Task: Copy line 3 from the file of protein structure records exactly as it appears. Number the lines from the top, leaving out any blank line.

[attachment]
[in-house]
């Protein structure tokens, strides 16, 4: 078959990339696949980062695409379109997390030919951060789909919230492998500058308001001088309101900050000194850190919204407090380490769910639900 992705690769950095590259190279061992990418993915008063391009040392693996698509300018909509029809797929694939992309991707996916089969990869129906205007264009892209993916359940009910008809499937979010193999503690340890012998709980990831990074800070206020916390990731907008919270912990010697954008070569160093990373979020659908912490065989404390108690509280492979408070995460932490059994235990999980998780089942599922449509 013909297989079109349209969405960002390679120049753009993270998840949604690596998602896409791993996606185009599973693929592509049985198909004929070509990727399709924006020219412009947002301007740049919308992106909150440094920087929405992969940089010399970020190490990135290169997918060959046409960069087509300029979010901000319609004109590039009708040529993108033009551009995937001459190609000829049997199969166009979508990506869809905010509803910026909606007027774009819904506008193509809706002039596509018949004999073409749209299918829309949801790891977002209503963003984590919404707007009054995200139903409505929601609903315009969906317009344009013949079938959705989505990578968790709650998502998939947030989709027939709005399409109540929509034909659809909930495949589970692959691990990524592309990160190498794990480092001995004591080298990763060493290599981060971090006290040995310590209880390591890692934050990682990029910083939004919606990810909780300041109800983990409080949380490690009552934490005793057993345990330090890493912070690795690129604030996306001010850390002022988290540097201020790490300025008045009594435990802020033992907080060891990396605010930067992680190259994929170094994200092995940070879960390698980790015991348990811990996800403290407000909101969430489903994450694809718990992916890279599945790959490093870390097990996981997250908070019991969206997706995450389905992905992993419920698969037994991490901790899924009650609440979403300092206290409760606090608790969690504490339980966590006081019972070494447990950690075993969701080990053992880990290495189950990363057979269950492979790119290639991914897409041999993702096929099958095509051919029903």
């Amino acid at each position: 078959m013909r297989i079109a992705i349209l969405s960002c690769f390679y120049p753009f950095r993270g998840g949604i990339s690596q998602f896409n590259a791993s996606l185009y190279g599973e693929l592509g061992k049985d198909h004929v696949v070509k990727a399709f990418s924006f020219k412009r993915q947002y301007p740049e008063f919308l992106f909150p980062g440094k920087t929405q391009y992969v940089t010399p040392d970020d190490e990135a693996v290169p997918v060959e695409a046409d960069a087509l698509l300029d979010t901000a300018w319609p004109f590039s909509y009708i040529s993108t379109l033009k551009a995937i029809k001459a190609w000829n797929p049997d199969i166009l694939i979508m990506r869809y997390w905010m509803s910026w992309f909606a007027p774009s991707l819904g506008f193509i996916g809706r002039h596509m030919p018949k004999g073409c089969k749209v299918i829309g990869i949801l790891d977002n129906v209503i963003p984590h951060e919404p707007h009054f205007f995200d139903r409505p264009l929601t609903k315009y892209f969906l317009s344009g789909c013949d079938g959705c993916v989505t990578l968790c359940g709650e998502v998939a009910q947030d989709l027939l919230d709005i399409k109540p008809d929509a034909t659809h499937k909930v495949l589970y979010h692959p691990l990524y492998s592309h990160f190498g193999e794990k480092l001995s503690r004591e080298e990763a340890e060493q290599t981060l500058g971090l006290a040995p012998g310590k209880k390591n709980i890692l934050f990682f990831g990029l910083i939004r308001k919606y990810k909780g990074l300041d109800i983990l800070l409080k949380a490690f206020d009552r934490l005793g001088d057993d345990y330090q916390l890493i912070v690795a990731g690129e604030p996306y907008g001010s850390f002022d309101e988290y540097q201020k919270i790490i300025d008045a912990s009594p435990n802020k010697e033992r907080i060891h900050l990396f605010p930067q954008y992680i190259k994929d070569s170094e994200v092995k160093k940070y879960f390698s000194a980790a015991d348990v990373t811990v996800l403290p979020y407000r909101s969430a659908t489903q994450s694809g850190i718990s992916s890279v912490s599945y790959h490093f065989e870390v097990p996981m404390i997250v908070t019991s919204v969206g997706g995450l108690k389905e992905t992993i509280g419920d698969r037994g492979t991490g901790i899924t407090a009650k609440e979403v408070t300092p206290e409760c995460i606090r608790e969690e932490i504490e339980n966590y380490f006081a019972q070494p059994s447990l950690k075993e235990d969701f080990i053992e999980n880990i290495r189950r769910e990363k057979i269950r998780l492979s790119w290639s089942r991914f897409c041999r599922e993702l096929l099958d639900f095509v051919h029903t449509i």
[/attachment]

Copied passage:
């Amino acid at each position: 078959m013909r297989i079109a992705i349209l969405s960002c690769f390679y120049p753009f950095r993270g998840g949604i990339s690596q998602f896409n590259a791993s996606l185009y190279g599973e693929l592509g061992k049985d198909h004929v696949v070509k990727a399709f990418s924006f020219k412009r993915q947002y301007p740049e008063f919308l992106f909150p980062g440094k920087t929405q391009y992969v940089t010399p040392d970020d190490e990135a693996v290169p997918v060959e695409a046409d960069a087509l698509l300029d979010t901000a300018w319609p004109f590039s909509y009708i040529s993108t379109l033009k551009a995937i029809k001459a190609w000829n797929p049997d199969i166009l694939i979508m990506r869809y997390w905010m509803s910026w992309f909606a007027p774009s991707l819904g506008f193509i996916g809706r002039h596509m030919p018949k004999g073409c089969k749209v299918i829309g990869i949801l790891d977002n129906v209503i963003p984590h951060e919404p707007h009054f205007f995200d139903r409505p264009l929601t609903k315009y892209f969906l317009s344009g789909c013949d079938g959705c993916v989505t990578l968790c359940g709650e998502v998939a009910q947030d989709l027939l919230d709005i399409k109540p008809d929509a034909t659809h499937k909930v495949l589970y979010h692959p691990l990524y492998s592309h990160f190498g193999e794990k480092l001995s503690r004591e080298e990763a340890e060493q290599t981060l500058g971090l006290a040995p012998g310590k209880k390591n709980i890692l934050f990682f990831g990029l910083i939004r308001k919606y990810k909780g990074l300041d109800i983990l800070l409080k949380a490690f206020d009552r934490l005793g001088d057993d345990y330090q916390l890493i912070v690795a990731g690129e604030p996306y907008g001010s850390f002022d309101e988290y540097q201020k919270i790490i300025d008045a912990s009594p435990n802020k010697e033992r907080i060891h900050l990396f605010p930067q954008y992680i190259k994929d070569s170094e994200v092995k160093k940070y879960f390698s000194a980790a015991d348990v990373t811990v996800l403290p979020y407000r909101s969430a659908t489903q994450s694809g850190i718990s992916s890279v912490s599945y790959h490093f065989e870390v097990p996981m404390i997250v908070t019991s919204v969206g997706g995450l108690k389905e992905t992993i509280g419920d698969r037994g492979t991490g901790i899924t407090a009650k609440e979403v408070t300092p206290e409760c995460i606090r608790e969690e932490i504490e339980n966590y380490f006081a019972q070494p059994s447990l950690k075993e235990d969701f080990i053992e999980n880990i290495r189950r769910e990363k057979i269950r998780l492979s790119w290639s089942r991914f897409c041999r599922e993702l096929l099958d639900f095509v051919h029903t449509i």